Discount outlets and unbranded goods are the new normal, and perhaps even the new chic.
As thrift becomes a way of life for many across the income spectrum, discount outlets and unbranded goods are the new normal, and perhaps even the new chic (the Duchess of Cambridge is reportedly a fan of an upscale outlet center in Oxfordshire). According to new Mintel research, only about a third of high-income households in the U.S. (annual income above $150,000) say they don’t shop at dollar stores, and about half say they are shopping there as much this year as last (10 percent, meanwhile, are shopping there more). “Dollar and discount stores benefit from continued consumer caution regarding spending, as well as an improved level of acceptance and satisfaction of the products offered and the shopping experience in these channels,” says Ali Lipson, retail analyst at Mintel.
Dollar stores aren’t the only value-focused retailers feeling flush. This week Ikea reported sales growth in markets including North America. Aldi has become the U.K.’s fastest-growing retailer by targeting affluent areas and offering some higher-end items like ground Colombian coffee and sirloin steak. And private-label brands, which have been improving in quality and packaging, have seen double the growth of national brands in the U.S. over the past three years, according to Nielsen. Sales have held up since these products started attracting shoppers during the recession, “to the surprise of consumer and food analysts,” reports The New York Times.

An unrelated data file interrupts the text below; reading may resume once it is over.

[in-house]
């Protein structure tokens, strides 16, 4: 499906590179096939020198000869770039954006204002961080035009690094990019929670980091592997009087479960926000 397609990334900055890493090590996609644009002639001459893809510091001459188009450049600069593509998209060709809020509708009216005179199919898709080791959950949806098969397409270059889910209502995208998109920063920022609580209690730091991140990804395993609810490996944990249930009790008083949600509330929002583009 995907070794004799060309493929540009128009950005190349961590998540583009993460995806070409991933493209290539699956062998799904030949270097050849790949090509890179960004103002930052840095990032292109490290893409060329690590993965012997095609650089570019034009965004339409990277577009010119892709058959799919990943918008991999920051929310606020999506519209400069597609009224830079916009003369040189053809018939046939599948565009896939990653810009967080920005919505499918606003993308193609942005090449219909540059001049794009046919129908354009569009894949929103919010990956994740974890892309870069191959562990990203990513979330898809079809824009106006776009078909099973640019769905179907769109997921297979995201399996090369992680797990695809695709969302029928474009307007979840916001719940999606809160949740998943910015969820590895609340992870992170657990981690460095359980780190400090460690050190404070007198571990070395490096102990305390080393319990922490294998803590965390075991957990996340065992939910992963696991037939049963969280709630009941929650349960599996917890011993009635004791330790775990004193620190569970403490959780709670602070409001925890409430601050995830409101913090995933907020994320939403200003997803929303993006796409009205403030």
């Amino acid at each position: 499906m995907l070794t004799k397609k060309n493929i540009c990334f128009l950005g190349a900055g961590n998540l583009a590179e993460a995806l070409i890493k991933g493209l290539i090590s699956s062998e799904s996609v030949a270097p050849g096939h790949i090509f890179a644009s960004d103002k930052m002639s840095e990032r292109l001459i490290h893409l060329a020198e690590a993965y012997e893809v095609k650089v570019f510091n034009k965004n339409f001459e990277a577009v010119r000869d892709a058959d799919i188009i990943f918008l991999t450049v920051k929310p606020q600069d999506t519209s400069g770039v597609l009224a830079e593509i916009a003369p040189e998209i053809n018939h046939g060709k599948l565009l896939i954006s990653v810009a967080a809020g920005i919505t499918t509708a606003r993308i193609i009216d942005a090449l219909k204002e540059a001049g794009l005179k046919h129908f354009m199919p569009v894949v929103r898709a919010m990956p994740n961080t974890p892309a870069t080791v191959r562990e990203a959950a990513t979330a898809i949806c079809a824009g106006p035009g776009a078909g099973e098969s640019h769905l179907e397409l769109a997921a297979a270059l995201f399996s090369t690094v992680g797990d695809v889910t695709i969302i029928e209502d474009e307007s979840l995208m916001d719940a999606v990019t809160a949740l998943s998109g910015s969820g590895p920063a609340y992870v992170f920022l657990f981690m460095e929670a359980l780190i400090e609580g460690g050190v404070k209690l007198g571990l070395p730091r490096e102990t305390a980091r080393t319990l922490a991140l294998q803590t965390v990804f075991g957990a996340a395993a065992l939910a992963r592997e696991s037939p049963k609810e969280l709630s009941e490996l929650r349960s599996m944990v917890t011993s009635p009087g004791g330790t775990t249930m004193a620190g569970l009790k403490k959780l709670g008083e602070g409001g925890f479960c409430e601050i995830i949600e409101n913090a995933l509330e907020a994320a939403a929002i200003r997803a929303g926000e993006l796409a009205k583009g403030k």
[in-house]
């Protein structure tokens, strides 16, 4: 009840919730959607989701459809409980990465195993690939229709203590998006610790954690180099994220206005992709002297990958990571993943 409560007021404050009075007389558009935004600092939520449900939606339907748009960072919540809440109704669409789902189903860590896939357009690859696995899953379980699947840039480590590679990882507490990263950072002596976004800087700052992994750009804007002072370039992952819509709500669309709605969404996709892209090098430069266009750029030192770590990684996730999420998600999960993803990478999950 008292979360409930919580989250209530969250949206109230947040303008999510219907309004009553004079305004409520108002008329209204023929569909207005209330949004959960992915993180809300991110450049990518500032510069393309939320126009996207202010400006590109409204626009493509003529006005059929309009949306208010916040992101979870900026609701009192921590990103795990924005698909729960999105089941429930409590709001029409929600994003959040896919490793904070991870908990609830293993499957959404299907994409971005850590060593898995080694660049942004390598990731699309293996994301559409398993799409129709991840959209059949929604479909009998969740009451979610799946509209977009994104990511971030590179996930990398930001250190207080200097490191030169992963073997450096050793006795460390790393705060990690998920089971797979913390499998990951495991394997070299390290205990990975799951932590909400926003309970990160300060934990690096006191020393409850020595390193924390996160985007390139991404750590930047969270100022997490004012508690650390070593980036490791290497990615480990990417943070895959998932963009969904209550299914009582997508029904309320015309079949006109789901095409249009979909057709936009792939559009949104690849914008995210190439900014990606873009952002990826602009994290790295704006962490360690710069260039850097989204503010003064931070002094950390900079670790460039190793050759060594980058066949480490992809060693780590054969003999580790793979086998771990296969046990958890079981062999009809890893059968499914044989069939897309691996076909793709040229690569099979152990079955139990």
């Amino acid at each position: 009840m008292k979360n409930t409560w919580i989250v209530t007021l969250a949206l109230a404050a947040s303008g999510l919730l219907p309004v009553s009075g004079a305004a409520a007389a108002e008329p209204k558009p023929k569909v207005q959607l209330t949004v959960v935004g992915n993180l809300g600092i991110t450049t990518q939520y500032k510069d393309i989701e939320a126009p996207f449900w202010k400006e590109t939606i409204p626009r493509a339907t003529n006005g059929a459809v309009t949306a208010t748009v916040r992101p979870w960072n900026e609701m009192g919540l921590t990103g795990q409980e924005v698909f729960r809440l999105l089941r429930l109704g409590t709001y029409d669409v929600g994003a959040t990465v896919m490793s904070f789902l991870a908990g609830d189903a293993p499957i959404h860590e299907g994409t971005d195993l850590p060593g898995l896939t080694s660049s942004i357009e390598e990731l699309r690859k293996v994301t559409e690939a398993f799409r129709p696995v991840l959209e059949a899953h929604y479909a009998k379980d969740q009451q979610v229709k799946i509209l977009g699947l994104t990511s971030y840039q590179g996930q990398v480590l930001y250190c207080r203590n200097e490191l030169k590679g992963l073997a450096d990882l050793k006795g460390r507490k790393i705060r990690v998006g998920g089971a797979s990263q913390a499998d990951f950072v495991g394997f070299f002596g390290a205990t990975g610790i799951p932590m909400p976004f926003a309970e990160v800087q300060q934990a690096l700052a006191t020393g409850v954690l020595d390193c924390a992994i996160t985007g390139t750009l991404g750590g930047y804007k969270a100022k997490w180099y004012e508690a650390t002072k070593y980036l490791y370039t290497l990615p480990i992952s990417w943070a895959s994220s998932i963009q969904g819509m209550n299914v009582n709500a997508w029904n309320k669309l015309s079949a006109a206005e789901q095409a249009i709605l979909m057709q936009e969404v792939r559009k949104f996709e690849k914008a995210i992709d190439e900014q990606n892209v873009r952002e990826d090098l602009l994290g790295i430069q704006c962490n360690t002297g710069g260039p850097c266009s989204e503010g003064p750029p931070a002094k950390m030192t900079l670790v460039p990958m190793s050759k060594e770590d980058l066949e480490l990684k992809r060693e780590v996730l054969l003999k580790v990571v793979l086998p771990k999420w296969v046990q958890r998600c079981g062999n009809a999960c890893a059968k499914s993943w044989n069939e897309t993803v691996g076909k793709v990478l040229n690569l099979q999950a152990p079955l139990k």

In the U.K., thriftiness has become so prevalent, JWT London has found that 92 percent of Britons are deploying one or more of a range of coping mechanisms to save money: using money-off coupons (58 percent) and loyalty points (53 percent), checking price-comparison tools (54 percent), etc. And Barclays has identified the Bargain Hunter Gatherer: “an expert at collecting the best tools, voucher codes and loyalty cards to make their budget go as far as possible, week in, week out.” That’s a time-consuming effort, but it beats selling one’s own organs for profit.
Image credits: Aldi